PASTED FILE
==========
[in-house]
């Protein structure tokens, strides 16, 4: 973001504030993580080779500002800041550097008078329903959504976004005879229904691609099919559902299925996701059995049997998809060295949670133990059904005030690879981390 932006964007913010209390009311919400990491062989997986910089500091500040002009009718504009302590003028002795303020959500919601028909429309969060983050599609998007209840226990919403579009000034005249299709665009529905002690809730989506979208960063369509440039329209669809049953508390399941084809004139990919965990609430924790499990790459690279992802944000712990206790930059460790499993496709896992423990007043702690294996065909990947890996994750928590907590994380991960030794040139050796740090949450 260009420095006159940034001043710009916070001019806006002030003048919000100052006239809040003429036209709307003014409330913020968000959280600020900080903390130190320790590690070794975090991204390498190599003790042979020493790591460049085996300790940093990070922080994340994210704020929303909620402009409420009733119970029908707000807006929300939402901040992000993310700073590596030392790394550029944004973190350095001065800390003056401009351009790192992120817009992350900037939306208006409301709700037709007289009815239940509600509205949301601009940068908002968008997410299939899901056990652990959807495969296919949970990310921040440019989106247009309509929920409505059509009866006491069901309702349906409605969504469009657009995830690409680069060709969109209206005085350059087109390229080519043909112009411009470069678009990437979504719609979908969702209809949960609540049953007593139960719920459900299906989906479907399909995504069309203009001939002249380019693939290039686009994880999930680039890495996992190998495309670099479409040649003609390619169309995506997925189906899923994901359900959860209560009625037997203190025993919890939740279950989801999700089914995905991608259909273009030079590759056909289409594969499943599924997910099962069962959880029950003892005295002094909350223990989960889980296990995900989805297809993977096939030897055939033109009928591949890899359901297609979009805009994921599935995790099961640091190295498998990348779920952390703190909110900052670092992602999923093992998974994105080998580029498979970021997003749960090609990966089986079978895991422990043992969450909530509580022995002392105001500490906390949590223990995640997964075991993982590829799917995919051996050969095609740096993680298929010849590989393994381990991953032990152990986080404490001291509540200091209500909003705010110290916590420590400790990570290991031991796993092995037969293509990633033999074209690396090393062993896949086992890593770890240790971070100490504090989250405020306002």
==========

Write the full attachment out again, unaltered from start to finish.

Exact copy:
[in-house]
């Protein structure tokens, strides 16, 4: 973001504030993580080779500002800041550097008078329903959504976004005879229904691609099919559902299925996701059995049997998809060295949670133990059904005030690879981390 932006964007913010209390009311919400990491062989997986910089500091500040002009009718504009302590003028002795303020959500919601028909429309969060983050599609998007209840226990919403579009000034005249299709665009529905002690809730989506979208960063369509440039329209669809049953508390399941084809004139990919965990609430924790499990790459690279992802944000712990206790930059460790499993496709896992423990007043702690294996065909990947890996994750928590907590994380991960030794040139050796740090949450 260009420095006159940034001043710009916070001019806006002030003048919000100052006239809040003429036209709307003014409330913020968000959280600020900080903390130190320790590690070794975090991204390498190599003790042979020493790591460049085996300790940093990070922080994340994210704020929303909620402009409420009733119970029908707000807006929300939402901040992000993310700073590596030392790394550029944004973190350095001065800390003056401009351009790192992120817009992350900037939306208006409301709700037709007289009815239940509600509205949301601009940068908002968008997410299939899901056990652990959807495969296919949970990310921040440019989106247009309509929920409505059509009866006491069901309702349906409605969504469009657009995830690409680069060709969109209206005085350059087109390229080519043909112009411009470069678009990437979504719609979908969702209809949960609540049953007593139960719920459900299906989906479907399909995504069309203009001939002249380019693939290039686009994880999930680039890495996992190998495309670099479409040649003609390619169309995506997925189906899923994901359900959860209560009625037997203190025993919890939740279950989801999700089914995905991608259909273009030079590759056909289409594969499943599924997910099962069962959880029950003892005295002094909350223990989960889980296990995900989805297809993977096939030897055939033109009928591949890899359901297609979009805009994921599935995790099961640091190295498998990348779920952390703190909110900052670092992602999923093992998974994105080998580029498979970021997003749960090609990966089986079978895991422990043992969450909530509580022995002392105001500490906390949590223990995640997964075991993982590829799917995919051996050969095609740096993680298929010849590989393994381990991953032990152990986080404490001291509540200091209500909003705010110290916590420590400790990570290991031991796993092995037969293509990633033999074209690396090393062993896949086992890593770890240790971070100490504090989250405020306002």